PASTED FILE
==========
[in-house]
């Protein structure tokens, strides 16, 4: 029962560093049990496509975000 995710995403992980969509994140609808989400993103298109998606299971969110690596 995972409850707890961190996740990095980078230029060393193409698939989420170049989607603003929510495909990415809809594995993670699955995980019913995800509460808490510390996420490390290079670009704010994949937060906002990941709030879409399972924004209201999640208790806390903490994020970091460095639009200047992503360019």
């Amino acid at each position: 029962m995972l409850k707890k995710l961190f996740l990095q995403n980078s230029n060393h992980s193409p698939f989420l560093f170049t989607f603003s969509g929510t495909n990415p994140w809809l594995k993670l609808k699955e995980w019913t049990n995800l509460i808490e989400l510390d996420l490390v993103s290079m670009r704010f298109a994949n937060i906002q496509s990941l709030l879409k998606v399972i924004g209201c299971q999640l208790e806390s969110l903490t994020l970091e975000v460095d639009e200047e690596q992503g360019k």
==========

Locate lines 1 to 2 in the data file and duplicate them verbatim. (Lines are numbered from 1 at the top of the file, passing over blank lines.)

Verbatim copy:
[in-house]
């Protein structure tokens, strides 16, 4: 029962560093049990496509975000 995710995403992980969509994140609808989400993103298109998606299971969110690596 995972409850707890961190996740990095980078230029060393193409698939989420170049989607603003929510495909990415809809594995993670699955995980019913995800509460808490510390996420490390290079670009704010994949937060906002990941709030879409399972924004209201999640208790806390903490994020970091460095639009200047992503360019």